Blightyvision: “Henry 8.0”

Written by Mark Davison and Glen Long
Directed by Matt Holt
Starring Brian Blessed and Catherine Skinner

I believe quite firmly in praising people when they do something good, in hopes that they will keep doing said good thing.  One thing the Beeb is learning, slowly but surely, is that it’s not particularly clever or lucrative for them to block their content on a regional basis if there’s not some sort of international distribution deal already in place.  To that end, they’ve made it possible — and easy — to see some of their internet-exclusive content even if you don’t (and can’t) pay their licensing fee.  And hell, on top of that, they’re giving us properly good stuff …

… which, sadly, they then don’t go out of their way to push, meaning I heard about this through a second party asking if I needed anything to review.  I’m not sure whom to blame for my being a year late to the party, because “Henry 8.0” seems, at least internationally, to not have gotten the attention it warrants.

The concept is simple and fluffy: a loud-mouthed, borderline infantile husband stays glued to his internets while making life extremely difficult for his young wife.  Not particularly inventive, until you take into account that said husband is King Henry VIII, played by giant noisy badger-man Brian Blessed in full Tudor garb.  The episodes run anywhere from two to five minutes in length and are non-linear to the point that you can grab whichever you please at random.  There’s no particular plot to speak of — just little bites of sketch comedy, with the viewer “sitting” just behind Henry’s computer screen as he starts Facebook Drama with the Pope, mucks about with some sweet beats on iTunes, and “accidentally” downloads sketchy videos.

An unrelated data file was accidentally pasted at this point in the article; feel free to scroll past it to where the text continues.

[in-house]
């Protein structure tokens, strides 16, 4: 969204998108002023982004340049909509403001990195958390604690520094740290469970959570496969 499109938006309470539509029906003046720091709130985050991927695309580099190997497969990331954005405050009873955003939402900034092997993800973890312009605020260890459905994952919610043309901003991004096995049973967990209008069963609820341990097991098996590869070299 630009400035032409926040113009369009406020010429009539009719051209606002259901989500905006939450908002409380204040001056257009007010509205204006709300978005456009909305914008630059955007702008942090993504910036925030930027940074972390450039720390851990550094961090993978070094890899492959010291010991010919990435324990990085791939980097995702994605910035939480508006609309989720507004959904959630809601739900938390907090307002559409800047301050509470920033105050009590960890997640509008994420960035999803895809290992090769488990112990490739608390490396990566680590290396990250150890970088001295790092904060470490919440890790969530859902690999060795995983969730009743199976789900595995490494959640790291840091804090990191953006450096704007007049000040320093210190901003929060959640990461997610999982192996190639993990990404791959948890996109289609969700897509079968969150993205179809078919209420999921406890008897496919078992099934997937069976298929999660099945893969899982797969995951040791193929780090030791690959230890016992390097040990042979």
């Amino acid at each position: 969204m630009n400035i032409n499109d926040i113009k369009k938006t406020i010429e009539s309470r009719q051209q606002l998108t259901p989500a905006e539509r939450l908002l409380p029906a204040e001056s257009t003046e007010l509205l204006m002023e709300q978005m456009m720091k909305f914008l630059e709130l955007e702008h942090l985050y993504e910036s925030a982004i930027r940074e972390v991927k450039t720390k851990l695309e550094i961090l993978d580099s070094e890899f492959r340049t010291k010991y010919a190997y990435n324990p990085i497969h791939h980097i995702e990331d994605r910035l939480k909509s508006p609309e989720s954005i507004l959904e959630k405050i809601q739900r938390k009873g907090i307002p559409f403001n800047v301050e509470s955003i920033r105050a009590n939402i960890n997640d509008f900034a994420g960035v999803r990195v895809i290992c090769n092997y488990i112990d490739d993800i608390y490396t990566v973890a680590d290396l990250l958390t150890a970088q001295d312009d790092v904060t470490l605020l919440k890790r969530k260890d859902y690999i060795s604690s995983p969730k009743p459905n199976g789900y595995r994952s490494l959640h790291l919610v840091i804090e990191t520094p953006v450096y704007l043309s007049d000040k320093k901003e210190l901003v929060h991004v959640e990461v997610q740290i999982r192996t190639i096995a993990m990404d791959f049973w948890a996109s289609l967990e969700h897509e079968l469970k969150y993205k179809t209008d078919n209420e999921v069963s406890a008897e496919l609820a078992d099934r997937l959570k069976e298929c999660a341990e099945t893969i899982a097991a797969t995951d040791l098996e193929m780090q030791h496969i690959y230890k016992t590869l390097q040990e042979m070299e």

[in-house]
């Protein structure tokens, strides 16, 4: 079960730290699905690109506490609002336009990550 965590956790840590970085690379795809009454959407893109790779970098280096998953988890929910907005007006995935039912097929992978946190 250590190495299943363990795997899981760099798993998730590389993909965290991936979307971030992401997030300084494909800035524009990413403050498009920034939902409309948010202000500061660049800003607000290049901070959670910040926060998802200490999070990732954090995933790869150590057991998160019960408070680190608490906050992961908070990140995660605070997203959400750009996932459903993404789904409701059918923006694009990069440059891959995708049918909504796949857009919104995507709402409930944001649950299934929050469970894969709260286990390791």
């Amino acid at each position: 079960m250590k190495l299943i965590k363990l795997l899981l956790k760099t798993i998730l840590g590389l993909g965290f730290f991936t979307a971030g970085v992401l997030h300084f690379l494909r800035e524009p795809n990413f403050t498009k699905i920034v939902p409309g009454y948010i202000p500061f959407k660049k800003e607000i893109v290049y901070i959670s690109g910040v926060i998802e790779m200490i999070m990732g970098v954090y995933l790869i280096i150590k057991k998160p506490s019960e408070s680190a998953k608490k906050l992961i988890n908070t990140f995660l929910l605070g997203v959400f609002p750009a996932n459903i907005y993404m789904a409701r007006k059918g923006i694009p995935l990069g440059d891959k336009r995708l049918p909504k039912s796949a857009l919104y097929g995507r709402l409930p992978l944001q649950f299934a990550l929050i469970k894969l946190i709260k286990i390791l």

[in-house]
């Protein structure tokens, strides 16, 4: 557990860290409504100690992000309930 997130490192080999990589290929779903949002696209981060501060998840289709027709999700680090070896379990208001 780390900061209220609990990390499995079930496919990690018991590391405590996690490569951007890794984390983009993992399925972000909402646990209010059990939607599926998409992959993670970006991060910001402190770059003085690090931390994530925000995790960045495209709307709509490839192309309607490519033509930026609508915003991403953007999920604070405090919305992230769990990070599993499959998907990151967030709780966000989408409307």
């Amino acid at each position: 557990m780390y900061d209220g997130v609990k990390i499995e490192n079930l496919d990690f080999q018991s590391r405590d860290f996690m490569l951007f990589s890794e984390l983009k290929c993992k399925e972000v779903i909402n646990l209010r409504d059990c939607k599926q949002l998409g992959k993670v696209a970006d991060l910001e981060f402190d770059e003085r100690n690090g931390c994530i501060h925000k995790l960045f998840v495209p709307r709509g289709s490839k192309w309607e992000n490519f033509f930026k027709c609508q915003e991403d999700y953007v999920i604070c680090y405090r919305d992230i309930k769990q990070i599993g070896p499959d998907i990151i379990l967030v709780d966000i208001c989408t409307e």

The original series of “Henry 8.0” ran seven episodes, and was followed this past summer with a sequel series of six episodes entitled “Henry 8.0: A Tudor Holiday.”  The second series gets Henry out from behind his computer (in theory) as he and the wife head out for a summer caravaning holiday.  Without his laptop, His Majesty resorts to shenanigans such as claiming ice cream cones in the name of the crown and having a food fight with the French tourists one caravan down.

It’s really not difficult to get a good comedic performance out of Brian Blessed when you give him a role like this.  He hams up Henry and plays him as both extremely childish and incredibly perverted (although the two aren’t necessarily mutually exclusive).  The writing follows a normal conversational pattern, but doesn’t get dull, partly because the writers knew to keep it short, but also in a large part because of the chemistry between Blessed and Catherine Skinner, who plays a sort of modernized Catherine Parr.  Skinner makes a fantastic straight-man, and while she spends the first series back in the kitchen, “A Tudor Holiday” sees her doing a bit more than popping out to the story when Henry decides he wants biscuits.

It looks as though no more episodes will be produced, which is a pity, but this may well be one of those cases where it’s best to quit while you’re ahead.  At 13 mini-episodes in length, it’s a fun work distraction, and very easy to rewatch on a whim.

“Henry 8.0” is available to watch directly from the BBC website or on their YouTube channel. Seriously.  This is quite likely the easiest-to-obtain thing I will ever review on this blog.  I must be slipping — someone go dig some PAL videos out of the back of their closet for me.

Posted on October 28, 2010 at 00:07 by Kara Dennison · Permalink
In: Columns, Television: British and Canadian · Tagged with: , ,